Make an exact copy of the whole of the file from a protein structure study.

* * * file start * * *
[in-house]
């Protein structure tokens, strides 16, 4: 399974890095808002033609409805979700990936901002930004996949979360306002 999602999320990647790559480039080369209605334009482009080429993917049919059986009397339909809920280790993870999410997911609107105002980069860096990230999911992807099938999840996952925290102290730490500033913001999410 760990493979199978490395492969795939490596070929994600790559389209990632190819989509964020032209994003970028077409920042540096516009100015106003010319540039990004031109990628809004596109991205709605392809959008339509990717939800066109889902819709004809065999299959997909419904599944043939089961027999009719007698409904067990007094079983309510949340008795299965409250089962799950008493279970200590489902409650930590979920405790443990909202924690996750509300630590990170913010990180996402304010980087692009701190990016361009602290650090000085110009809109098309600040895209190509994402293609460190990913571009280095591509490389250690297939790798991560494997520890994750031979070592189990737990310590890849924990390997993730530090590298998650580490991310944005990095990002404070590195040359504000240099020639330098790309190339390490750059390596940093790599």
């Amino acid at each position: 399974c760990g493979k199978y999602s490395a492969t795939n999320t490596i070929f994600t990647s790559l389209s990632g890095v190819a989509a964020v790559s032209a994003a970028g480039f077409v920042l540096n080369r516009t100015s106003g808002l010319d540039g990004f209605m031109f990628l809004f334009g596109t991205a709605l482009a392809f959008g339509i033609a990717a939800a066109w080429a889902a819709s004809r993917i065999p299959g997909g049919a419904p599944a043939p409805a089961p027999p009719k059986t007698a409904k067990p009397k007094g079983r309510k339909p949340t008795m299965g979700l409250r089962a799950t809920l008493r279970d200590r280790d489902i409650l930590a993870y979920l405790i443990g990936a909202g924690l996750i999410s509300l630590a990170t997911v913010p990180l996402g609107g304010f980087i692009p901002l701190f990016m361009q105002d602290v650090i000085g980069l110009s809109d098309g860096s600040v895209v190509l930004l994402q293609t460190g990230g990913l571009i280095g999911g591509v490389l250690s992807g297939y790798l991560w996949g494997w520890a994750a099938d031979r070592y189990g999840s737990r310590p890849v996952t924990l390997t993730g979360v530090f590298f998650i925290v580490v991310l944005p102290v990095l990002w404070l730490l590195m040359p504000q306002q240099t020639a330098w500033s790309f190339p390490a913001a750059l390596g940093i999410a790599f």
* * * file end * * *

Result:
[in-house]
């Protein structure tokens, strides 16, 4: 399974890095808002033609409805979700990936901002930004996949979360306002 999602999320990647790559480039080369209605334009482009080429993917049919059986009397339909809920280790993870999410997911609107105002980069860096990230999911992807099938999840996952925290102290730490500033913001999410 760990493979199978490395492969795939490596070929994600790559389209990632190819989509964020032209994003970028077409920042540096516009100015106003010319540039990004031109990628809004596109991205709605392809959008339509990717939800066109889902819709004809065999299959997909419904599944043939089961027999009719007698409904067990007094079983309510949340008795299965409250089962799950008493279970200590489902409650930590979920405790443990909202924690996750509300630590990170913010990180996402304010980087692009701190990016361009602290650090000085110009809109098309600040895209190509994402293609460190990913571009280095591509490389250690297939790798991560494997520890994750031979070592189990737990310590890849924990390997993730530090590298998650580490991310944005990095990002404070590195040359504000240099020639330098790309190339390490750059390596940093790599």
């Amino acid at each position: 399974c760990g493979k199978y999602s490395a492969t795939n999320t490596i070929f994600t990647s790559l389209s990632g890095v190819a989509a964020v790559s032209a994003a970028g480039f077409v920042l540096n080369r516009t100015s106003g808002l010319d540039g990004f209605m031109f990628l809004f334009g596109t991205a709605l482009a392809f959008g339509i033609a990717a939800a066109w080429a889902a819709s004809r993917i065999p299959g997909g049919a419904p599944a043939p409805a089961p027999p009719k059986t007698a409904k067990p009397k007094g079983r309510k339909p949340t008795m299965g979700l409250r089962a799950t809920l008493r279970d200590r280790d489902i409650l930590a993870y979920l405790i443990g990936a909202g924690l996750i999410s509300l630590a990170t997911v913010p990180l996402g609107g304010f980087i692009p901002l701190f990016m361009q105002d602290v650090i000085g980069l110009s809109d098309g860096s600040v895209v190509l930004l994402q293609t460190g990230g990913l571009i280095g999911g591509v490389l250690s992807g297939y790798l991560w996949g494997w520890a994750a099938d031979r070592y189990g999840s737990r310590p890849v996952t924990l390997t993730g979360v530090f590298f998650i925290v580490v991310l944005p102290v990095l990002w404070l730490l590195m040359p504000q306002q240099t020639a330098w500033s790309f190339p390490a913001a750059l390596g940093i999410a790599f």